The Governors strongly feel that exclusions, particularly those that are permanent, must be used only as a very last resort but are clear that they are a necessary part of the school behaviour system. The Headteacher may inform the police if there is evidence of a criminal act or a fear that one may take place (e.g. if illegal drugs are discovered during a search; cyber-bullying; harassment). The use of part time timetables will only be considered as a last resort and in cases where full time access would be detrimental to a student’s mental or physical health or to the wellbeing of other students.
Guiseley School will make reasonable adjustments for students, providing they are pro-active, planned for and understood as part of an attempt to meet student need. This cannot be at the expense of whole school discipline and must not have a corrosive effect on the behaviour of others. Guiseley School is committed to working alongside outside agencies including, but not limited to, the North West Area Inclusion Partnership, Aireborough Cluster, SENSAP, SENITand the Virtual School to seek and explore solutions that are not available within the school’s universal or targetedprovision.
Guiseley School reserves the right to take disciplinary action against pupils who are found to have made malicious accusations against school staff. Governors expect the Headteacher to draw on the advice in Dealing with Allegations of Abuse against Teachers and other staff guidance documents when setting out the pastoral support that school staff should expect to receive if they are accused of misusing their powers. Staff so accused should not be automatically suspended pending an investigation.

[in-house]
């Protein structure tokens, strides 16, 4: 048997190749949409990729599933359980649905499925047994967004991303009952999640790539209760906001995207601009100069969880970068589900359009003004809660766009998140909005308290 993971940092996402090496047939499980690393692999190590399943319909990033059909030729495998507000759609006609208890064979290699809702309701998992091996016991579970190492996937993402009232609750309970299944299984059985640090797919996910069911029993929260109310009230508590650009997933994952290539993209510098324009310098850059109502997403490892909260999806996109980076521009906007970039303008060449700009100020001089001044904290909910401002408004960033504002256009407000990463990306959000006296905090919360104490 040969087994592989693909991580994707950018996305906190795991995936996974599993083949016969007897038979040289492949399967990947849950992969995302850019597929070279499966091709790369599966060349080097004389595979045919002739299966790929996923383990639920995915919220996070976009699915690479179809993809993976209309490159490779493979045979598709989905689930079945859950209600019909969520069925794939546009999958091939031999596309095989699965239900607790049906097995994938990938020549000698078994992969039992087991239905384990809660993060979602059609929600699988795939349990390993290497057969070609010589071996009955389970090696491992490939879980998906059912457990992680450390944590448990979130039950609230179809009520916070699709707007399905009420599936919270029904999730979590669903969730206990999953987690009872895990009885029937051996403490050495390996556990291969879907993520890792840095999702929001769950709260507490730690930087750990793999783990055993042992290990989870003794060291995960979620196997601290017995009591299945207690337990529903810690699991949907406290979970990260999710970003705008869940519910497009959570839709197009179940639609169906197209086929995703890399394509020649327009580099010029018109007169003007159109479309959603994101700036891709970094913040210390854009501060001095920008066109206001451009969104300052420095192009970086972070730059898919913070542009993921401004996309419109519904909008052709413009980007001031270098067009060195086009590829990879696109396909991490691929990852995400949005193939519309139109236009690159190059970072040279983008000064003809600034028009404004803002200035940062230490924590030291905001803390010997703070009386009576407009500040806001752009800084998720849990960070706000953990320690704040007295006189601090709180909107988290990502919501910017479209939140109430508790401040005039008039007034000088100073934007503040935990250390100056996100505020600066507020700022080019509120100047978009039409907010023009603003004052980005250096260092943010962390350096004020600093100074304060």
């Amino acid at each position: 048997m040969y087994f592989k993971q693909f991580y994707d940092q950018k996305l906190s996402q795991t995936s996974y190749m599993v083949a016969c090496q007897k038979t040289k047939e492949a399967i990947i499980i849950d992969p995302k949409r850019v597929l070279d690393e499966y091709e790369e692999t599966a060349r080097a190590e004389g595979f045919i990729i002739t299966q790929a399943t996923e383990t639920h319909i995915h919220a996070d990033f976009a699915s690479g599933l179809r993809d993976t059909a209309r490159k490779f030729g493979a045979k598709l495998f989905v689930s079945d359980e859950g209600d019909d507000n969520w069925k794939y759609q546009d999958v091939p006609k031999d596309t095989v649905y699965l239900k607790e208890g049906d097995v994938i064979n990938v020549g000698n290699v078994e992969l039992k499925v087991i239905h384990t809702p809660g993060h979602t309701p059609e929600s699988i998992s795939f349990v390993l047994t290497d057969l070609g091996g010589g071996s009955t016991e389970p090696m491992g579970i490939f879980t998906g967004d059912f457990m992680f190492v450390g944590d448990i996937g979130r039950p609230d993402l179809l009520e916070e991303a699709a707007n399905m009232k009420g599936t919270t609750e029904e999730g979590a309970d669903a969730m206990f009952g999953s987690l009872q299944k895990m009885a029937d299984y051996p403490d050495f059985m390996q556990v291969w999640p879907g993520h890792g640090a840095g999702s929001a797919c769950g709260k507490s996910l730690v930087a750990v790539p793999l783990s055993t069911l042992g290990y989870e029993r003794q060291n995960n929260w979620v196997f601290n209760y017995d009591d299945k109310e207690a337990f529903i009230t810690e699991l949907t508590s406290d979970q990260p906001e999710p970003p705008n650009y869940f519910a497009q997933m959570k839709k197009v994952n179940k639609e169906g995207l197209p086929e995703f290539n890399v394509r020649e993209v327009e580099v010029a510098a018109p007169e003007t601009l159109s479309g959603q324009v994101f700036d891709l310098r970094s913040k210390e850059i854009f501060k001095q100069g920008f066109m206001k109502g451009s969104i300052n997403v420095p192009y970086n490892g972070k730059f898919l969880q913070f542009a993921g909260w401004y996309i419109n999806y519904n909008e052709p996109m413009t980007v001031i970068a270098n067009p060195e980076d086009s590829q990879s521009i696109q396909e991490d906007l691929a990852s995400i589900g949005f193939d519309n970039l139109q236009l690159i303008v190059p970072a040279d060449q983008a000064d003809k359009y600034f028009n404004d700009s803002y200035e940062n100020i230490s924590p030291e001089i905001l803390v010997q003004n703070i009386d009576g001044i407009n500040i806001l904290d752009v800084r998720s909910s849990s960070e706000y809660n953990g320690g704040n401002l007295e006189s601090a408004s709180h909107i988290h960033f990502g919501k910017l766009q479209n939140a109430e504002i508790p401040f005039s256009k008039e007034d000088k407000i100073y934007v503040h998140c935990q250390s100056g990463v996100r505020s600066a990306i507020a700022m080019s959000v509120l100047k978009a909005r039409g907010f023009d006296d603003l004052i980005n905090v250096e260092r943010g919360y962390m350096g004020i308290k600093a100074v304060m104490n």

The Governing Body of Guiseley School expect the Headteacher, or appropriate senior leader, to report back to Governors on key features of school behaviour including, but not limited to, Attitude to Learning, use of Fixed Term Exclusions, hate related incidents, internal performance indicators and the performance of vulnerable groups within these categories.
The Governors expect the Headteacher to address the following in the Guiseley School Behaviour & Discipline Policy:
Screening and searching pupils:
- the reasons for searching pupils should be made explicit, together with details of who may search, where such searching should take place, what will happen to any banned items found as a result of such a search and what sanctions will be applied. It should also be made clear that parents do not have to be informed before a search. Governors would expect authorised staff to be appropriately trained in how to carry out a search.
The power to use reasonable force or make other physical contact:
- the situations in which reasonable force may be used (including removing disruptive pupils from classrooms, or preventing them from leaving) should be stated. A definition of ‘reasonable force’ should be included, which should also explain how and when pupils may be restrained. Governors would expect all staff to be trained in the use of reasonable force and restraint.
The use of appropriate safeguarding related policy and documentation:
- including Prevent, Child Protection, Dealing with Allegations of Abuse Against Teachers and Other Staff and Keeping Children Safe in Education.